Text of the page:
When it comes to managing depression and anxiety, there’s no right answer.
For some people, medication is a vital part of keeping their condition under control. For others, lifestyle changes let them work towards naturally improving their mental health.
This article outlines several ways to manage depression and anxiety without the use of prescription drugs, but it’s not intended to suggest that medication may not be necessary. At St. Joseph Institute for Addiction in Pennsylvania, we encourage you to discuss your concerns with your healthcare provider to determine a treatment approach that best fits your needs.
Eat a Healthy Diet
What you eat plays a key role in affecting your mood. If you are struggling with depression and anxiety, the following diet tips can help you manage your condition:
- Eat whole-grain bread and other complex carbs to boost the brain’s level of serotonin.
- Choose snacks with tryptophan, such as turkey, chicken, peanut butter, sesame seeds, nuts, bananas, milk, oats, or cheese. Tryptophan is a precursor to serotonin and provides similar mood-boosting effects.
- Omega-3 fatty acids are most often linked to improved brain function, but they also show promise in easing depression symptoms. Fish, nuts, dark leafy green vegetables, flaxseed oil, and canola oil are all good sources of omega-3s.
- Make sure your breakfast includes a source of protein to provide energy and keep your blood glucose levels steady.
- Carry a water bottle with you to stay hydrated throughout the day.
- Minimize caffeine intake, since too much caffeine can cause anxiety and make it harder to sleep at night.
Physical activity is a vital component of any healthy lifestyle. Exercise can increase your energy levels, release mood-boosting endorphins, minimize the physical signs of stress, and promote a positive body image.
The Department of Health and Human Services recommends that adults get at least 150 minutes of moderate aerobic activity per week, 75 minutes of vigorous aerobic activity per week, or a combination of moderate and vigorous activity with strength training for all major muscle groups at least two times a week. However, if you’re currently leading a very sedentary lifestyle, it’s fine to work your way up to this amount. Try starting with a walk after dinner or a bike ride with your kids. Small changes can have a significant impact if you’re consistent.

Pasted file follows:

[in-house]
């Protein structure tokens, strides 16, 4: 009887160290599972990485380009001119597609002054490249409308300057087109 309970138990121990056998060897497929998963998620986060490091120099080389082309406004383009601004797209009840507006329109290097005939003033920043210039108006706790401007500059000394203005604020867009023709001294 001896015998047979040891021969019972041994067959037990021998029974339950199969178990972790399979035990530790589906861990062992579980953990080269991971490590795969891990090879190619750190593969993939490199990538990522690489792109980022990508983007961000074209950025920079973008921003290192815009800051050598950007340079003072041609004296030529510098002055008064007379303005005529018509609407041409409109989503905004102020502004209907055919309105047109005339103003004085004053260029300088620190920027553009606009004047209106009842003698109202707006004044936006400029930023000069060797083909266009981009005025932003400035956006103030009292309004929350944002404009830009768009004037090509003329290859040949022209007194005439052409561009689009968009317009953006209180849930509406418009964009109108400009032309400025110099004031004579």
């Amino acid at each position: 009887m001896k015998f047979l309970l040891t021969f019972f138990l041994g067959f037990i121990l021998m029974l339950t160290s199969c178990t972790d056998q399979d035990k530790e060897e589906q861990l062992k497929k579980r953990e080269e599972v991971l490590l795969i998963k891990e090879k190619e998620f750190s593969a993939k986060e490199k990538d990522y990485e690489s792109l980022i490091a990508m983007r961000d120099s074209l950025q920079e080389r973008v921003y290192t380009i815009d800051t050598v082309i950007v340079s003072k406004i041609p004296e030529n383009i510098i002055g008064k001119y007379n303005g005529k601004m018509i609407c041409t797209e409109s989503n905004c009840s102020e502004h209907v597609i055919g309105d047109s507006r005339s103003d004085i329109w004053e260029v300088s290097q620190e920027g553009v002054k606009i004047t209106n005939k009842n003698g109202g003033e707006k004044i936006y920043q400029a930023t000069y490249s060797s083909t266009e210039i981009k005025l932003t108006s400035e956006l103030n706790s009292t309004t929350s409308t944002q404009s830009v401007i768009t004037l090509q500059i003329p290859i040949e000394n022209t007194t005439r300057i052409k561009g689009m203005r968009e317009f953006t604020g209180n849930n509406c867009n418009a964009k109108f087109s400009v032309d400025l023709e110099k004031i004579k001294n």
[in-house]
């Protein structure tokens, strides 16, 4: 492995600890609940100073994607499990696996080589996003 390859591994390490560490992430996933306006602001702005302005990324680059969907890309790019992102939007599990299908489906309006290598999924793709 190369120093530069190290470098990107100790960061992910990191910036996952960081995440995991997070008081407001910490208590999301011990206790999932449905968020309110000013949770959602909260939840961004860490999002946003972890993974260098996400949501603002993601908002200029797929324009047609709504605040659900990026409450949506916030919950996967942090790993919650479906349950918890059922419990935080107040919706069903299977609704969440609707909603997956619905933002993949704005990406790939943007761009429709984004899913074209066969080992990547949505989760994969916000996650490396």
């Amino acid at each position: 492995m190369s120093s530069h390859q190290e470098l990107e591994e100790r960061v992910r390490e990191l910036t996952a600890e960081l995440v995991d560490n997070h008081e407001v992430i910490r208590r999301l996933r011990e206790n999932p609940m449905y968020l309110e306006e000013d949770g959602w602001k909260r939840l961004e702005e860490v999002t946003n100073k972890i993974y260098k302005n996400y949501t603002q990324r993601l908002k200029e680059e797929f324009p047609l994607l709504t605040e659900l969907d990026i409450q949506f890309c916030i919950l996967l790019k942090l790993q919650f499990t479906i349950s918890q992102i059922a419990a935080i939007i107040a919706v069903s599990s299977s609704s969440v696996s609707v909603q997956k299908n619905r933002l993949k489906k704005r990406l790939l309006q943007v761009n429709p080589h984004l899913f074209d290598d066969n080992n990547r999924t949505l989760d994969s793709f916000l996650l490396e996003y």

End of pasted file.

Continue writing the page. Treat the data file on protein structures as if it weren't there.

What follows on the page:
Activities that involve spending time outside will offer the added benefit of increasing the body’s production of vitamin D. It is difficult for the body to obtain enough vitamin D through food alone, so sunlight is the most important source. Vitamin D deficiency is often found in people who have depression and anxiety.
Practice Good Sleep Habits
Insomnia is a common problem in the early stages of sobriety, but poor-quality sleep can lead to fatigue, cognitive impairment, and low mood. Good sleep habits to promote a more restful slumber include:
- Go to bed and wake up at the same time each day.
- Avoid using computers, smartphones, or other electronics at least 30 minutes before bed.
- Keep your bedroom dark, quiet, cool, and clutter free. If necessary, invest in a new mattress, pillows, and/or bedding.
- Develop a relaxing bedtime routine, such as taking a warm bath or meditating.
- Avoid eating heavy, rich, spicy, fried, or fatty foods in the evening. These foods can often cause heartburn or digestive trouble that will make it hard to sleep.
Do not rely on naps to make up for inadequate sleep. A nap of more than 30 minutes can cause problems by making you too alert to fall asleep at night.
Make Time to Socialize
Depression and anxiety can zap your motivation to socialize, but nurturing relationships with others is good for your mental health. Get together with friends or family for fun sober activities such as a movie or game night. Structured activities are perfect for socializing when you’re feeling vulnerable since you won’t feel pressured to make small talk. If you decide you’re ready to talk, you can follow up by checking out a local coffee shop or heading to a nearby park to enjoy the beautiful scenery.
If you need to expand your social circle, consider volunteering at a local non-profit organization. Depending upon your interests, you could collect food for the hungry, help animals in need, provide companionship for senior citizens, or clean up a local park. You’ll be helping others and staying busy while you make new friends.
Pursuing Hobbies and Special Interests
Hobbies and special interests provide you with a way to relieve stress and boost self-esteem. Creative activities, such as drawing, painting, singing, or writing in a journal, can be particularly helpful for people with depression because they offer a chance to explore emotions in a safe and non-threatening way.
If you decide that you’d like to try a new hobby, remember that the goal is to enjoy yourself and have fun. Resist the urge to compare your progress to others. You are one-of-a-kind and your recovery journey is as unique as you are.